Now that the dust has settled on the federal election, polling agencies and analysts are reviewing their predictions: were they right?

Pretty close, according to pollster Philippe Fournier.

The Bloc surged, and the government was a minority one, as predicted.

Analysts and forecasters, like Fournier, use data from polling companies like Nanos, Leger and Mainstreet to make seat count predictions.

Fournier said good polling allowed him, on his website, to predict the Bloc's rise to within one seat.

But the prediction wasn't perfect. Fournier's algorithms predicted the NDP would win more than 30 seats. They only won 24.

"It should not be a surprise," the pollster said of the NDP's result. "Because I think a lot of strategic voting was in play in this election. I think many voters throughout Canada and also in Quebec were fearful of a Conservative majority."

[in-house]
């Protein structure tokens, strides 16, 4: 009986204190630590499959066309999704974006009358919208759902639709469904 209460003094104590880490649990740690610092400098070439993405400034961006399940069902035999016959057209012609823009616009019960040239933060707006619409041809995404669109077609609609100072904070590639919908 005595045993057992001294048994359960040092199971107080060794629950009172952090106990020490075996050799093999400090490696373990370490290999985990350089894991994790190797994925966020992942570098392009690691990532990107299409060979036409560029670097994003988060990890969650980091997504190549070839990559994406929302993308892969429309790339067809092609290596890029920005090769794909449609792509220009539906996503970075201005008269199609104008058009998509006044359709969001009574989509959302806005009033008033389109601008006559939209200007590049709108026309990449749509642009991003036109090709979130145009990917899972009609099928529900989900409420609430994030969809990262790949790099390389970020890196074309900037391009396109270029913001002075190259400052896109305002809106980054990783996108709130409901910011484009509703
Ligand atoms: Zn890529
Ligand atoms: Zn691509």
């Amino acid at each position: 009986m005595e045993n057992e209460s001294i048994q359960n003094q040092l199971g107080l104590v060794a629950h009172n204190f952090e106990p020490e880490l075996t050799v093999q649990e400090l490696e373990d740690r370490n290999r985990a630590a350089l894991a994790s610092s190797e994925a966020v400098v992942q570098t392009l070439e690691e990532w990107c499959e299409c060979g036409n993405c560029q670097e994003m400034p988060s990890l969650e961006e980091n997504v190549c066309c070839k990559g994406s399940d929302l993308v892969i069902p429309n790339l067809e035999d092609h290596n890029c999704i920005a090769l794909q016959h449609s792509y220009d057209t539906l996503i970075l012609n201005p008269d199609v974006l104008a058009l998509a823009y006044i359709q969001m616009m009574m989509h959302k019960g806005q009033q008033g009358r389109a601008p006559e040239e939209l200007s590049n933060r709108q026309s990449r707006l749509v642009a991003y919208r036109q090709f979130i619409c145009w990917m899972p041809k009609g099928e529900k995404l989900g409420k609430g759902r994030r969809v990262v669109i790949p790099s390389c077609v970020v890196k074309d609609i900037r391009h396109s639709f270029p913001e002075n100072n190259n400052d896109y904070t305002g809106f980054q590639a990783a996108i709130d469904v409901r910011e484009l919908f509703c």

Another surprise, Fournier said, was the Bloc's performance on the island of Montreal.

"There were places like Hochelaga where, before it went NDP, it was a stronghold for the Bloc Quebecois, and they were not able to capture that one," he said. "In the provincial election, the Parti Quebecois did not do very well in Montreal; we see that the Bloc did very well outside of Montreal, but on the island, it's another story."

Monday was also the first time since 1979 that the party with the most seats did not win the popular vote, Fournier said. 6,150,177 Canadians voted for the Conservatives; 5,911,588 voted for the Liberals.

"Alberta voted 70 per cent for the Conservatives, and so that inflates the numbers, but we saw that the Conservatives actually did poorly in Ontario," he said.